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Inflation Indicators Are Sending Us Mixed Signals About The Future

inflation sending mixed signals
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EDITOR'S NOTE: Yahoo! Finance sums up the economic mood of the country perfectly in the opening line here saying, “Investors are more worried about inflation than the Fed seems to be.” While the U.S.’s central bank is holding on to a diminishing handful of economic indicators that aren’t signaling long-term inflation, investors with real money in the markets that would be crushed by an interest rate hike are worried. Whenever the Fed raises rates — which seems like a certainty now — the stock market, which has been propped up by the Fed for a long time now, will dip dramatically or even worse. That’s why the Big Banks and institutional investors are starting to prepare for this eventuality, even with the "mixed signals" out there now. 

This article first appeared in the Morning Brief. Get the Morning Brief sent directly to your inbox every Monday to Friday by 6:30 a.m. ET. Subscribe

Tuesday, November 9, 2021

Investors are more worried about inflation than the Fed seems to be.

Amid the market’s debate over whether inflation will prove transitory or permanent, closely tracked indicators, such as bond yields, are sending us mixed signals about the future.

That in part is because the real economy is also fighting through competing impulses of its own. The supply chain crisis, and the upward pressure it’s putting on soaring inflation remain the two biggest themes of 2021.

COVID-19 of course, remains a force multiplier behind everything, with the pandemic doing little to curb insatiable demand. October’s jobs data, which blew the doors off the figurative barn and helped propel stocks to new record highs, did little to resolve the debate. And yields — which themselves should be true north of inflation and Federal Reserve policy expectations — are also sending mixed signals.

Still, evidence is growing that investors are getting really restive about the central bank’s ability to contain inflation. As Yahoo Finance’s Brian Cheung wrote on Monday, a “sharp rise in real interest rates” and “inflation surge” were the second and third most cited shocks cited by a New York Fed survey.

In the wake of the Fed’s decision to begin pulling back on its stimulus, the Morning Brief discussed the way in which interest rates on government debt should be a barometer of the Fed’s next moves (both its plans to taper bond purchases and upcoming rate hikes).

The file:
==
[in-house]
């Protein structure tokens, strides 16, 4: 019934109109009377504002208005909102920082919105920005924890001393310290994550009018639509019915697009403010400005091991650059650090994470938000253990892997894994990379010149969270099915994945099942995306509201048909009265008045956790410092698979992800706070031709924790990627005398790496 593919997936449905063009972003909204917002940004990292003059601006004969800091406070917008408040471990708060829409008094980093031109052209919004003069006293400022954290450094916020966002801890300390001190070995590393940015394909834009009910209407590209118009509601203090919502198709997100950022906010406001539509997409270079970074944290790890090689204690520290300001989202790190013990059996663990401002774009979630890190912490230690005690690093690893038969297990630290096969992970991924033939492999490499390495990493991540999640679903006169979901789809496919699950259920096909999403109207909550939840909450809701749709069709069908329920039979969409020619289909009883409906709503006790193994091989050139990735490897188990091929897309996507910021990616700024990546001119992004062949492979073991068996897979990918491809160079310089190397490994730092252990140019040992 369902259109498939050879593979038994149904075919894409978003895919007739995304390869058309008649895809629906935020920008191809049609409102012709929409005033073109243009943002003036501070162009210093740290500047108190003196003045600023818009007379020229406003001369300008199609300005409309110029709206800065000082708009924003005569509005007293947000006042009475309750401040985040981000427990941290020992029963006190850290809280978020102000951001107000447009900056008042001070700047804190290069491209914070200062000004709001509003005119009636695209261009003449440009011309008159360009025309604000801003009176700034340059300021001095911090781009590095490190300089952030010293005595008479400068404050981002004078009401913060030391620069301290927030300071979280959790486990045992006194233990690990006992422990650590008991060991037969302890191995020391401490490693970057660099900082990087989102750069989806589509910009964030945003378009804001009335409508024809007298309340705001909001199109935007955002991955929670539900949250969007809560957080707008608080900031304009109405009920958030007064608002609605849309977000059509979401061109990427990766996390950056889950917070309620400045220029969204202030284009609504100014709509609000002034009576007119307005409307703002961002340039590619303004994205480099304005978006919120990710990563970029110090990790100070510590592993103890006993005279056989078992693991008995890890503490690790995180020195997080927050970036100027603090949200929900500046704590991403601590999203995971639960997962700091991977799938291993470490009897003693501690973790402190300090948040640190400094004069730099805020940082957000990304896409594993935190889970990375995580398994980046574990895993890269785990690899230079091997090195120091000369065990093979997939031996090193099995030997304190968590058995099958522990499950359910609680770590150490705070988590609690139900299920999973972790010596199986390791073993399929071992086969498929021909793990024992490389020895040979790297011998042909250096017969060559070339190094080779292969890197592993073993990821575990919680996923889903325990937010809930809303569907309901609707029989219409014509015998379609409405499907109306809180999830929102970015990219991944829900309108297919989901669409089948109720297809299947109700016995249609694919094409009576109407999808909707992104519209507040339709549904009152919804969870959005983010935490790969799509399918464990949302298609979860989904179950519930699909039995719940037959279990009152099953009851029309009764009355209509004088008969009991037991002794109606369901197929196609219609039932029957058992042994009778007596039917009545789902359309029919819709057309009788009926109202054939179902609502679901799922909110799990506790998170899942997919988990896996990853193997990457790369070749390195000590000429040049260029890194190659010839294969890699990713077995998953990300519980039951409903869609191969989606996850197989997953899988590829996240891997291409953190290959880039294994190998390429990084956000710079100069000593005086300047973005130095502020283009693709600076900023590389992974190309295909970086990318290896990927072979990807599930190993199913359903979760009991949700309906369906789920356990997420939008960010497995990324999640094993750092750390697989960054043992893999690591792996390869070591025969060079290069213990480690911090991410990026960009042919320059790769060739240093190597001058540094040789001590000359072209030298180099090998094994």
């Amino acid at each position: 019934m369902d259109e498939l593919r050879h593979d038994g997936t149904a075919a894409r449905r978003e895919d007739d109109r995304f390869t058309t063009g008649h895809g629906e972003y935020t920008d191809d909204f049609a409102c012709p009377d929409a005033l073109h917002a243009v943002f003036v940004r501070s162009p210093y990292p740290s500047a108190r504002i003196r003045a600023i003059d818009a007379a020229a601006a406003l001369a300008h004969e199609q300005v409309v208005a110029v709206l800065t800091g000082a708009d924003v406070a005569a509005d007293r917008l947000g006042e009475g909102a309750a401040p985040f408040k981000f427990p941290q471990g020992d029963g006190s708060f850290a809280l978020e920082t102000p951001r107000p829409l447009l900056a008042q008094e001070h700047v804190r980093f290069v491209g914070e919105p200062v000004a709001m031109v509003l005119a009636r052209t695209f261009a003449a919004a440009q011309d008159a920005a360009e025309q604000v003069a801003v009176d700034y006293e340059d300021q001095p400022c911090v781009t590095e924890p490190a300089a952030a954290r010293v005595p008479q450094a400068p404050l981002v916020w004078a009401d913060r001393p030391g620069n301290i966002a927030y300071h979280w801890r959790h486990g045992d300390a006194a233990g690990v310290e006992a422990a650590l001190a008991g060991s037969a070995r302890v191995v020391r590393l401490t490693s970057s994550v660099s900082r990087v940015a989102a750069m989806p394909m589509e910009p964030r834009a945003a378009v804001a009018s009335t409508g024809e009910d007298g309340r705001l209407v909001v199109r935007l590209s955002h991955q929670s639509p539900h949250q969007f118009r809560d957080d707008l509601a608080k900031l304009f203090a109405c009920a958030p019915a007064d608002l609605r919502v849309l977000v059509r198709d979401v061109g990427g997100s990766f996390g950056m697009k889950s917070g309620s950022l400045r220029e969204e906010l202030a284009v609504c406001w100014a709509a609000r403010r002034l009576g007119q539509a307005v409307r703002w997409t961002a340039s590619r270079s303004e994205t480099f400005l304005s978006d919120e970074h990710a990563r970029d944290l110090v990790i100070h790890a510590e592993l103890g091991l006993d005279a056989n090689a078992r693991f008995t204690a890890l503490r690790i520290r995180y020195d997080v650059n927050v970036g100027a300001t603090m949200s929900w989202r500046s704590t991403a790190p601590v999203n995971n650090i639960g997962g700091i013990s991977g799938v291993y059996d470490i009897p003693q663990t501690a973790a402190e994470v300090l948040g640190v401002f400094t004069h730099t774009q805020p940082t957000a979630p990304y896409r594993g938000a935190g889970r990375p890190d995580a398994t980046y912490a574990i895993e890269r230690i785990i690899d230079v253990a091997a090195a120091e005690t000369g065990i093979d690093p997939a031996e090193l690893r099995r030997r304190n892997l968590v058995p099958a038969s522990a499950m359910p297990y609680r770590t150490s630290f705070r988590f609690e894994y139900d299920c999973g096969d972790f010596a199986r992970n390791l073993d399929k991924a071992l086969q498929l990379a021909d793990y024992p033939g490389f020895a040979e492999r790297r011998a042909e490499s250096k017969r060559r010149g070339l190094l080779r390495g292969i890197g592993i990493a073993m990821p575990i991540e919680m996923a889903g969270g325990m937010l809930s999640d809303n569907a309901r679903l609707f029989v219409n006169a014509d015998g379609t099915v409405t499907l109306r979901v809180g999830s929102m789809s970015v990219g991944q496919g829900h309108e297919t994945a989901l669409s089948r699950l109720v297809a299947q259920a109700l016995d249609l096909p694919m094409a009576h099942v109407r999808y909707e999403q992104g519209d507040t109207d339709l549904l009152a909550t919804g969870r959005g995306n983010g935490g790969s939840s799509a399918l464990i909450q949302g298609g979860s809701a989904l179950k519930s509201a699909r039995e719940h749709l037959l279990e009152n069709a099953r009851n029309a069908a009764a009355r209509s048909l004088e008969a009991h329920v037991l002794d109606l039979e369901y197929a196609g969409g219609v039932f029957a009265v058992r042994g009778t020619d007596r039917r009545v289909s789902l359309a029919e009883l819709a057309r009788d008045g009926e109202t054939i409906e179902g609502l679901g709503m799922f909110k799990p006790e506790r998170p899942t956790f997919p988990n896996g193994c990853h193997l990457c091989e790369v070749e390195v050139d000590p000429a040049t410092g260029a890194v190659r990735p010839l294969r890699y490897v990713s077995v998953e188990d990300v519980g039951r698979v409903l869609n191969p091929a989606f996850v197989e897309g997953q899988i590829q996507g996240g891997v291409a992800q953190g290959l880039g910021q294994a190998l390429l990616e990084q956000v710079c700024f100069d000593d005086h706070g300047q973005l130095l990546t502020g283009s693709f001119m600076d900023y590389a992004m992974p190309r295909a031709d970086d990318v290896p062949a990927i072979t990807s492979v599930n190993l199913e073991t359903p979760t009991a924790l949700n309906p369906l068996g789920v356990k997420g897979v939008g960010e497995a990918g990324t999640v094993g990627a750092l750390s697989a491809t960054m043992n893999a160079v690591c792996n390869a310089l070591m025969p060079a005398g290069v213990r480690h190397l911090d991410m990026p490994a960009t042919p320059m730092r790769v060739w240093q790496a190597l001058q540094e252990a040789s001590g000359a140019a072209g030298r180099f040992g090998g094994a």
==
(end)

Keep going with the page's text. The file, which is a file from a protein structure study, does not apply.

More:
“Should” is the operative word here, given the topsy-turvy way in which the pandemic, the massive government response to mitigate its effects, and the lingering impact of bygone crises, is making a muddle of investors' ability to read the financial tea leaves. Bond yields have also been whippy, telegraphing the market’s confusion about where things are headed.

But among Wall Street watchers, a clear picture is emerging about whether they think the Fed will be able to sit tight on rates — and it’s less than encouraging.

Sam Stovall, chief investment strategist at CFRA Research, suggested that trying to compare the Fed’s current plans to curtail stimulus to that of 2013-14 (the last time the central bank tried to unwind crisis-era policy) will “prove challenging, at best, since fundamentals are very different from that of eight years ago.”

For a bunch of reasons these days, the past isn’t necessarily prologue, but it can provide useful markers for where things are headed. In a research note, Stovall pointed out that at the time, headline consumer prices were below 2% (they’re now above 5%), and the benchmark 10-year yield was nearly double its current levels. Meanwhile, gold was trading at a substantial discount.

But as the Morning Brief pointed out last week, hotter-than-expected inflation is going to provide an acid test for the Fed’s willingness to delay liftoff of rates. And with jobs still being created at a healthy pace — and wages still on the rise — this week’s consumer data will amplify the debate.

According to Stovall, “the Fed started raising short-term rates in December 2015, or nearly 14 months after the end of the tapering period. This time around, we think the Fed could start hiking six months later, as we see the first quarter-point rate hike coming in Q4 2022 and proceeding into 2023 at a measured pace.”

He’s not the only one who sees the Fed moving sooner rather than later. Over the weekend, analysts at Goldman Sachs warned that the imbalance between supply and demand will drag on longer than expected, “and the inflation overshoot will likely get worse before it gets better.”

The bank warned that spiking goods inflation has become “the biggest surprise of 2021,” and prompted analysts to yank rate hikes forward by an entire year, to July 2022.

“Subsequently, we expect a funds rate hike every six months, a relatively gradual pace that assumes a normalization in goods prices and in overall inflation (albeit later and more partial than we previously thought),” Goldman wrote.

“Beyond the next few years, we expect nominal policy rates across most [developed] economies to rise well beyond the rock-bottom levels now priced in the bond market,” Goldman Sachs wrote.

Which brings us back to the point I made last week — watch bond yields, which aren’t likely to remain below 2% for much longer, given that price pressures will continue to assert themselves.

By Javier E. David, editor at Yahoo Finance. Follow him at @Teflongeek

Originally posted on Yahoo Finance.

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